5. Hard not to smile at such a pretty, cheerful flower! Funny how we think of cacti as prickly and nasty, when there are so many interesting varieties.

    1. For some reason, I tend to be fond of cacti, and sometimes have to stop myself before my impulse to ‘pet’ one overcomes me. Their flowers are gorgeous, and sometimes as responsive to rain as any rain lily. Just once, I happened to be driving across Nevada when the cactus were in bloom; it was an unforgettable sight, even though I don’t have a clue which species I was seeing.

    1. So few words in that little poem, and so much meaning. And, likewise: such a well-defended flower, but so much beauty. One of the delights of prickly pear is that even though the flowers are short-lived, each plant can produce multiple flowers in succession, providing a long bloom time, and lots of eye candy.

  6. It always strikes me as a little bit ironic that something as prickly and antisocial as a cactus has such lovely blooms.

    1. Well, prickly and antisocial might also be seen as well-protected and self-assured. Can’t you imagine one of these flowers saying, “Don’t you tell me how to bloom! I’ll be as flashy as I want.”

  7. Beautiful images. We smile in spite of ourselves sometimes, men, women and children. I was in a plant nursery on Monday, looking at some manuka plants in pots. They looked pretty so I put out my hand to touch the leaves to see if they were as soft as they looked. They were not. They were quite prickly. I couldn’t help laughing and said to the plant, “Oh, aren’t you the tricky one?”. Which probably would have sounded daft to an onlooker. But my words were not half as funny as the ones I heard next from another aisle. Two elegantly dressed elderly women were admiring , and chatting politely about, another pot plant. One of them picked up the plant and looked at the price on the pot. When she saw it she let out a very loud , F**** Me, followed by an equally loud, “Oops, so sorry.” It was all so incongruous that the three of us burst out laughing. I don’t think she bought the plant. And I didn’t buy the manuka. I settled for hebes. No one could see our smiles though. We are still wearing masks.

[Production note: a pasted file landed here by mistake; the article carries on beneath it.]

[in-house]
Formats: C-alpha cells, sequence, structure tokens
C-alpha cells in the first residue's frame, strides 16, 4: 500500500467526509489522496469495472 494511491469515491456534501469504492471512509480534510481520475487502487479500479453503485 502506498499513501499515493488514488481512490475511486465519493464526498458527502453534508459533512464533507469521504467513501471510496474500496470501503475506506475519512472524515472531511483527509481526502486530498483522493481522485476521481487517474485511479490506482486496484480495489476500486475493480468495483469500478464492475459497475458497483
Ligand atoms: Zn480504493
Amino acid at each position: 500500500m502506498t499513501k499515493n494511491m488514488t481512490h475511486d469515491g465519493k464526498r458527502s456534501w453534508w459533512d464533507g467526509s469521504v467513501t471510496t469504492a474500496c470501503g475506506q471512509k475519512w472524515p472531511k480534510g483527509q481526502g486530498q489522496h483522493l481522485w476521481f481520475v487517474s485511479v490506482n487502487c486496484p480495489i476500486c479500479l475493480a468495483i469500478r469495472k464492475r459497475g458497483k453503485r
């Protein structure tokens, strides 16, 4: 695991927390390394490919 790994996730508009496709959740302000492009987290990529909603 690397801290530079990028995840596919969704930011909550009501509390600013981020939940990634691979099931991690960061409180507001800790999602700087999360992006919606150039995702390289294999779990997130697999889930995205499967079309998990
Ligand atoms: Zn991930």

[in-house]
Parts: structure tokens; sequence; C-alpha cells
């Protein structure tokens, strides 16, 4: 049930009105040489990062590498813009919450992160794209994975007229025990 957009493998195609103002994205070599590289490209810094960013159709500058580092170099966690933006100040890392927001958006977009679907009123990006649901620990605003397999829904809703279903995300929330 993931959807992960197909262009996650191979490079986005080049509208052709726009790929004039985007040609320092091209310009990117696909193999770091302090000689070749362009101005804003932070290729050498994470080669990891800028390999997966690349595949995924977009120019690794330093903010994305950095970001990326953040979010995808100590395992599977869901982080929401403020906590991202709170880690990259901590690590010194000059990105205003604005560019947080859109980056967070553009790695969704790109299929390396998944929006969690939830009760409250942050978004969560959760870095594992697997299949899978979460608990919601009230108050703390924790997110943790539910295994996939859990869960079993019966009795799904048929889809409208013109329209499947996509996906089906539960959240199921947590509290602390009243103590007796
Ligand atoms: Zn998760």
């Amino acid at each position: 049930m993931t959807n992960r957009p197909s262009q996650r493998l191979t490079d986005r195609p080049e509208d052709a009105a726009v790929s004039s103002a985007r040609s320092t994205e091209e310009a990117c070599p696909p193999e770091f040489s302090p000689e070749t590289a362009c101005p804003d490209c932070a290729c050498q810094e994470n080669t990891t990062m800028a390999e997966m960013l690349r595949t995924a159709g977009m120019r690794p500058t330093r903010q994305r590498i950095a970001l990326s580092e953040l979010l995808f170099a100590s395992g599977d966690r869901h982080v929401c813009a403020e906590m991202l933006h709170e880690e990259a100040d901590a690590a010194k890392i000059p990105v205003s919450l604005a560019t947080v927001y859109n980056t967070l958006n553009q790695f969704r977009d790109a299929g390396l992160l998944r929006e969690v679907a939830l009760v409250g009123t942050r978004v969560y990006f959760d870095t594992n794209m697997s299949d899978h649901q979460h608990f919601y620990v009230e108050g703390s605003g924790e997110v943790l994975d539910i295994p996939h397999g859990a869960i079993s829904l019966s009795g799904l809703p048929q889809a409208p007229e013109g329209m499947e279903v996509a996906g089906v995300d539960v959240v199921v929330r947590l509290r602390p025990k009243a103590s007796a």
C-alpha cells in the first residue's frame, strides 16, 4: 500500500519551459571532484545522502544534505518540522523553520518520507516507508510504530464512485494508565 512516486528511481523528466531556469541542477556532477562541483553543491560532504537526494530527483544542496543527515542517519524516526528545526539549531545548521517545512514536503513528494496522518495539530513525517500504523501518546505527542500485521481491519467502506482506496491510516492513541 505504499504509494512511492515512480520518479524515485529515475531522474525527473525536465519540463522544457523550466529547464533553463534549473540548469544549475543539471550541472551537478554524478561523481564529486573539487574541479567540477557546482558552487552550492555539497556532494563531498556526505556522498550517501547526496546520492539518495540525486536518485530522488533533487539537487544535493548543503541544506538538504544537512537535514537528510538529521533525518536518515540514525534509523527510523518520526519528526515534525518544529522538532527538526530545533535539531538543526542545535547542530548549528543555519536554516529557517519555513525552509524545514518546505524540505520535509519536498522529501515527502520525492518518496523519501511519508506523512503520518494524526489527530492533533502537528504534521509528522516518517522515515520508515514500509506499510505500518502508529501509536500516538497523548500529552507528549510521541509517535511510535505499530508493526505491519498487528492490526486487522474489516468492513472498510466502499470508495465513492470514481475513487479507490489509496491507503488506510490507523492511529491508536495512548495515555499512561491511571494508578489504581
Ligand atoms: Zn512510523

1. It saddens me that mask mandates still exist. I’ll occasionally see someone wearing one in a grocery store or such, but for the most part we’ve moved on. In fact, the largest hospital in Houston discharged their last Covid patient a week or so ago; they may have admitted another since then, but I’ve not read about it.

      Certain agencies and bureaucracies appear to have a vested interest in maintaining control through fear-mongering (variants! surges! horrid possibilities!) but my local government has taken a reasonable position, advising people to evaluate their personal risks, and act accordingly. The approach seems to be working. In the past week, the number of new cases in my county was — four.

      Anyway: as people began dropping their masks, being able to see others’ smiles was often remarked. As a store clerk said to me one day, “Doesn’t it feel good to be able to smile again?” It does, and anything that evokes a smile is to be celebrated — especially unexpected comments from elderly women!

      1. Hopefully our Covid numbers will be as low as yours by the end of the year. New Zealand came late to the pandemic so we are just coming off peak Covid numbers now. Cases are still at about 8000 a day. ( Twenty deaths today ) With winter upon us, as well as the flu season, I expect mask mandates will be here for a while yet. Some people object to them but most people seem happy to comply. It will be nice to see smiles again but since mask mandates began ( not so very long ago for us) I have had a fine time watching the smiles and other emotions in people’s eyes.